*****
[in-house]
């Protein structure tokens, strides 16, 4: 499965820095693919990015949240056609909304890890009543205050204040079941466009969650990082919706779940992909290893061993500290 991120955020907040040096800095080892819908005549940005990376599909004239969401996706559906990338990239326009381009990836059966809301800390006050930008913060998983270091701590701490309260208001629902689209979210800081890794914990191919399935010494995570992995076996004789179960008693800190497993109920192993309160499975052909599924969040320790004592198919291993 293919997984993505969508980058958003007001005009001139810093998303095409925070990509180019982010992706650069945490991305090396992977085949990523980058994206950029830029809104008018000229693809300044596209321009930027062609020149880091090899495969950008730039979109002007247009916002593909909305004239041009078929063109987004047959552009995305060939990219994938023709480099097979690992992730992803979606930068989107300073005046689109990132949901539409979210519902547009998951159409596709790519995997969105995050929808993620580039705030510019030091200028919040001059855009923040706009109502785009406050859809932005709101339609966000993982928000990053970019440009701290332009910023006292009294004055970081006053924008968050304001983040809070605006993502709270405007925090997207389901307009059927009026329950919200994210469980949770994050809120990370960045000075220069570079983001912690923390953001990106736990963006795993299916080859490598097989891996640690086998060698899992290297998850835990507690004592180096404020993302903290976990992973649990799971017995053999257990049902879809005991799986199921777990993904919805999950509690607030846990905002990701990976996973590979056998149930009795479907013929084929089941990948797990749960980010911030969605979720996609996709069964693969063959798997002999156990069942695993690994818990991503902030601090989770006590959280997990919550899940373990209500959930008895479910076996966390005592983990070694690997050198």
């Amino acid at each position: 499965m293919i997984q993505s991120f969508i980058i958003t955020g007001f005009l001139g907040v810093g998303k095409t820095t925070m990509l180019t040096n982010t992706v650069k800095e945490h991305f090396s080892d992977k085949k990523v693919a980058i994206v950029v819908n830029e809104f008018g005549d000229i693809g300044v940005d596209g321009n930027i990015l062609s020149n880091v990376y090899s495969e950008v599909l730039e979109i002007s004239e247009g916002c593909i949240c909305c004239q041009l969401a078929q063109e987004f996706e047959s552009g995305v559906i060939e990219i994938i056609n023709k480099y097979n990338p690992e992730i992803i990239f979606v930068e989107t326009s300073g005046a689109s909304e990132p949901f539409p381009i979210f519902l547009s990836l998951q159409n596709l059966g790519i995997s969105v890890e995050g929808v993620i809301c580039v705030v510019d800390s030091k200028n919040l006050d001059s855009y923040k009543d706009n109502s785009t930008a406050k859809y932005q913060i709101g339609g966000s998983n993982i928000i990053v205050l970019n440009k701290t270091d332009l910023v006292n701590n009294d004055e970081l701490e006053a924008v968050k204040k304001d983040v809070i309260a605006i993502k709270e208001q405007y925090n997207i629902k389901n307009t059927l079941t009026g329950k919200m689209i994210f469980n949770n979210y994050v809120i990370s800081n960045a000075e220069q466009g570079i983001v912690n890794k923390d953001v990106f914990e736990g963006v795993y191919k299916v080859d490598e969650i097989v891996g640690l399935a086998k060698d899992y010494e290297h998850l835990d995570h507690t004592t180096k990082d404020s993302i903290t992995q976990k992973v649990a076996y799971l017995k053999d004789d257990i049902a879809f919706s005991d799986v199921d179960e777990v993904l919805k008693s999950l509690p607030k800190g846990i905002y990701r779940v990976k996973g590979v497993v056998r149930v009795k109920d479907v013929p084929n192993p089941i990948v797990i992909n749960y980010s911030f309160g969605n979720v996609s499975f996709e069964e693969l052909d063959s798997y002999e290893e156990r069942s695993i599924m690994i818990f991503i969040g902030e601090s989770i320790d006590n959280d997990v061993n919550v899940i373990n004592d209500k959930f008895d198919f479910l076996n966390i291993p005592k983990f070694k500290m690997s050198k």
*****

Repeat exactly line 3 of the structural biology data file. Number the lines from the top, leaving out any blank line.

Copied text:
């Amino acid at each position: 499965m293919i997984q993505s991120f969508i980058i958003t955020g007001f005009l001139g907040v810093g998303k095409t820095t925070m990509l180019t040096n982010t992706v650069k800095e945490h991305f090396s080892d992977k085949k990523v693919a980058i994206v950029v819908n830029e809104f008018g005549d000229i693809g300044v940005d596209g321009n930027i990015l062609s020149n880091v990376y090899s495969e950008v599909l730039e979109i002007s004239e247009g916002c593909i949240c909305c004239q041009l969401a078929q063109e987004f996706e047959s552009g995305v559906i060939e990219i994938i056609n023709k480099y097979n990338p690992e992730i992803i990239f979606v930068e989107t326009s300073g005046a689109s909304e990132p949901f539409p381009i979210f519902l547009s990836l998951q159409n596709l059966g790519i995997s969105v890890e995050g929808v993620i809301c580039v705030v510019d800390s030091k200028n919040l006050d001059s855009y923040k009543d706009n109502s785009t930008a406050k859809y932005q913060i709101g339609g966000s998983n993982i928000i990053v205050l970019n440009k701290t270091d332009l910023v006292n701590n009294d004055e970081l701490e006053a924008v968050k204040k304001d983040v809070i309260a605006i993502k709270e208001q405007y925090n997207i629902k389901n307009t059927l079941t009026g329950k919200m689209i994210f469980n949770n979210y994050v809120i990370s800081n960045a000075e220069q466009g570079i983001v912690n890794k923390d953001v990106f914990e736990g963006v795993y191919k299916v080859d490598e969650i097989v891996g640690l399935a086998k060698d899992y010494e290297h998850l835990d995570h507690t004592t180096k990082d404020s993302i903290t992995q976990k992973v649990a076996y799971l017995k053999d004789d257990i049902a879809f919706s005991d799986v199921d179960e777990v993904l919805k008693s999950l509690p607030k800190g846990i905002y990701r779940v990976k996973g590979v497993v056998r149930v009795k109920d479907v013929p084929n192993p089941i990948v797990i992909n749960y980010s911030f309160g969605n979720v996609s499975f996709e069964e693969l052909d063959s798997y002999e290893e156990r069942s695993i599924m690994i818990f991503i969040g902030e601090s989770i320790d006590n959280d997990v061993n919550v899940i373990n004592d209500k959930f008895d198919f479910l076996n966390i291993p005592k983990f070694k500290m690997s050198k």